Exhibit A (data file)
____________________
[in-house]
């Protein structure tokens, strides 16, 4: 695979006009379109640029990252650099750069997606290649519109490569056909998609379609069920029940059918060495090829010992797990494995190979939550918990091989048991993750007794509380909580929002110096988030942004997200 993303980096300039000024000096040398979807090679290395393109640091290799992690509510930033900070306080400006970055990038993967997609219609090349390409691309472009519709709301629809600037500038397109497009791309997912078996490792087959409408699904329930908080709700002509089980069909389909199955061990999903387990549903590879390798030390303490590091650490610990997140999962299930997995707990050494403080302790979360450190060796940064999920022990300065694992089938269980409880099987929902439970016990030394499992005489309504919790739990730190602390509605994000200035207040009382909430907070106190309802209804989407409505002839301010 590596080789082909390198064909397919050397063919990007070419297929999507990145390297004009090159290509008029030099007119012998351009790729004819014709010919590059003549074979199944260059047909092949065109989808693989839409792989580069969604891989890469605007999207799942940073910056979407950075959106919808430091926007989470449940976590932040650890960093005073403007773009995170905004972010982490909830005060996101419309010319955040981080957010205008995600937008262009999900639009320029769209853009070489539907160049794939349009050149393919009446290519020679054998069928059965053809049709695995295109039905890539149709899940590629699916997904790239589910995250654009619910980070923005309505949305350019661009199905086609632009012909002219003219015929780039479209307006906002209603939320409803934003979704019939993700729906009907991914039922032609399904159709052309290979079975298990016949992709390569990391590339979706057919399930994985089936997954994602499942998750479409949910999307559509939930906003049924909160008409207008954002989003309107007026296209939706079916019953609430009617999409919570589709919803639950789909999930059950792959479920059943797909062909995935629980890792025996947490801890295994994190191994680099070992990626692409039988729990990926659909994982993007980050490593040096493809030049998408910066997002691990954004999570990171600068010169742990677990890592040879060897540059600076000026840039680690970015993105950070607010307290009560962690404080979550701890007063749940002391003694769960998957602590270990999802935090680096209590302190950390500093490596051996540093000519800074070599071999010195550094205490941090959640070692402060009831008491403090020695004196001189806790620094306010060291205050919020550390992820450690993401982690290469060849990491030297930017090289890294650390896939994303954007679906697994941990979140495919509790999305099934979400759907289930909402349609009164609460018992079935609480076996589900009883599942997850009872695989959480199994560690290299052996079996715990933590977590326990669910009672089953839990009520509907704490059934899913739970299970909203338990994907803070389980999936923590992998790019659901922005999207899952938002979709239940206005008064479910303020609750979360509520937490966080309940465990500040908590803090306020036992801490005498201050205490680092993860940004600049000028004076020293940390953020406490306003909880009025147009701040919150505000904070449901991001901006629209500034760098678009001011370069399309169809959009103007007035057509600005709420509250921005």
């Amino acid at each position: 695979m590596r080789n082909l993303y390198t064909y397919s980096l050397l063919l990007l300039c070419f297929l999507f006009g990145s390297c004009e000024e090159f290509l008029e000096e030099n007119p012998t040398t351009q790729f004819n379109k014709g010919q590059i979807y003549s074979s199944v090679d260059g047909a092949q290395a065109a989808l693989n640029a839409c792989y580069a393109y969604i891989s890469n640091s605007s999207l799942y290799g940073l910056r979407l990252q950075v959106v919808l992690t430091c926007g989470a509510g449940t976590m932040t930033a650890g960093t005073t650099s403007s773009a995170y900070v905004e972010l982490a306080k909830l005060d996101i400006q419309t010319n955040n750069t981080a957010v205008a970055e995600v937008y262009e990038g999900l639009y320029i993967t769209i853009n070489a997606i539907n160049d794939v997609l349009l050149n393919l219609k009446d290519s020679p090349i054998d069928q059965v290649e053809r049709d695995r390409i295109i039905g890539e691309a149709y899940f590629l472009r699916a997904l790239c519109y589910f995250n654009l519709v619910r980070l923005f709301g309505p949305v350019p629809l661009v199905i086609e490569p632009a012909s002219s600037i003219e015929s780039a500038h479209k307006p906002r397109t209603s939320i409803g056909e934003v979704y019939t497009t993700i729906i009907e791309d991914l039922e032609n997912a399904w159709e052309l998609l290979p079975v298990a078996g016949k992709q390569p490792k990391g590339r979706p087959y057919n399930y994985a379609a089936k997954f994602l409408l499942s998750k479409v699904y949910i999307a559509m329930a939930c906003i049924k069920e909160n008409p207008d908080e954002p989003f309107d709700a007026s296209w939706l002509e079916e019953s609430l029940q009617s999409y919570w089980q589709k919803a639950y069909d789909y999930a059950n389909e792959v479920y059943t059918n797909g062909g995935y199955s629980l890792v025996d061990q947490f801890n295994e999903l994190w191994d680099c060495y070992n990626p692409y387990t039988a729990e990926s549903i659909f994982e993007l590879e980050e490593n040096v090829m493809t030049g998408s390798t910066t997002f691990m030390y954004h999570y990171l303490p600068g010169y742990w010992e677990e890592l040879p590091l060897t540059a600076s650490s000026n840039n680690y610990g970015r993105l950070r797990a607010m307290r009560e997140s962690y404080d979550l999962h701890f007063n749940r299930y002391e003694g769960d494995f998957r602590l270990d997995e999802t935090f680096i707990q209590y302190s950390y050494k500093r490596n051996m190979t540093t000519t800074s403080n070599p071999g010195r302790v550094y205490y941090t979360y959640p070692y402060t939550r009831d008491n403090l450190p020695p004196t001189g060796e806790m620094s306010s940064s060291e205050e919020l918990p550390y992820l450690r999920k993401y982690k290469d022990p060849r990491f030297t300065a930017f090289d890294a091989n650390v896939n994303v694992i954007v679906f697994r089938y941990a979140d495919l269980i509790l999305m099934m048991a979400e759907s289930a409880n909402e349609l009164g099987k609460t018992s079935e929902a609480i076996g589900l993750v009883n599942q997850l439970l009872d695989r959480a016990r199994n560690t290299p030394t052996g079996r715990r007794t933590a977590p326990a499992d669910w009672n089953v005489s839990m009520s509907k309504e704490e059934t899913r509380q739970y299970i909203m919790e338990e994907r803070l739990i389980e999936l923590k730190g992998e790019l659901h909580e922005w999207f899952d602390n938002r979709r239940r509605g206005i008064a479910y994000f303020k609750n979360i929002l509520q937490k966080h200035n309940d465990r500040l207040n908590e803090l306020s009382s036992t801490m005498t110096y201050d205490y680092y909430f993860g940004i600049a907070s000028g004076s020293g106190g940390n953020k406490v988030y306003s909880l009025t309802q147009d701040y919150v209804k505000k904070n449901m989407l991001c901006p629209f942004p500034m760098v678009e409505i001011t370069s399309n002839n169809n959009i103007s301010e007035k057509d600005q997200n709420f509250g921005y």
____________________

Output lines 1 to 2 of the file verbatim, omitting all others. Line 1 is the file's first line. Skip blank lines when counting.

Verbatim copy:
[in-house]
């Protein structure tokens, strides 16, 4: 695979006009379109640029990252650099750069997606290649519109490569056909998609379609069920029940059918060495090829010992797990494995190979939550918990091989048991993750007794509380909580929002110096988030942004997200 993303980096300039000024000096040398979807090679290395393109640091290799992690509510930033900070306080400006970055990038993967997609219609090349390409691309472009519709709301629809600037500038397109497009791309997912078996490792087959409408699904329930908080709700002509089980069909389909199955061990999903387990549903590879390798030390303490590091650490610990997140999962299930997995707990050494403080302790979360450190060796940064999920022990300065694992089938269980409880099987929902439970016990030394499992005489309504919790739990730190602390509605994000200035207040009382909430907070106190309802209804989407409505002839301010 590596080789082909390198064909397919050397063919990007070419297929999507990145390297004009090159290509008029030099007119012998351009790729004819014709010919590059003549074979199944260059047909092949065109989808693989839409792989580069969604891989890469605007999207799942940073910056979407950075959106919808430091926007989470449940976590932040650890960093005073403007773009995170905004972010982490909830005060996101419309010319955040981080957010205008995600937008262009999900639009320029769209853009070489539907160049794939349009050149393919009446290519020679054998069928059965053809049709695995295109039905890539149709899940590629699916997904790239589910995250654009619910980070923005309505949305350019661009199905086609632009012909002219003219015929780039479209307006906002209603939320409803934003979704019939993700729906009907991914039922032609399904159709052309290979079975298990016949992709390569990391590339979706057919399930994985089936997954994602499942998750479409949910999307559509939930906003049924909160008409207008954002989003309107007026296209939706079916019953609430009617999409919570589709919803639950789909999930059950792959479920059943797909062909995935629980890792025996947490801890295994994190191994680099070992990626692409039988729990990926659909994982993007980050490593040096493809030049998408910066997002691990954004999570990171600068010169742990677990890592040879060897540059600076000026840039680690970015993105950070607010307290009560962690404080979550701890007063749940002391003694769960998957602590270990999802935090680096209590302190950390500093490596051996540093000519800074070599071999010195550094205490941090959640070692402060009831008491403090020695004196001189806790620094306010060291205050919020550390992820450690993401982690290469060849990491030297930017090289890294650390896939994303954007679906697994941990979140495919509790999305099934979400759907289930909402349609009164609460018992079935609480076996589900009883599942997850009872695989959480199994560690290299052996079996715990933590977590326990669910009672089953839990009520509907704490059934899913739970299970909203338990994907803070389980999936923590992998790019659901922005999207899952938002979709239940206005008064479910303020609750979360509520937490966080309940465990500040908590803090306020036992801490005498201050205490680092993860940004600049000028004076020293940390953020406490306003909880009025147009701040919150505000904070449901991001901006629209500034760098678009001011370069399309169809959009103007007035057509600005709420509250921005």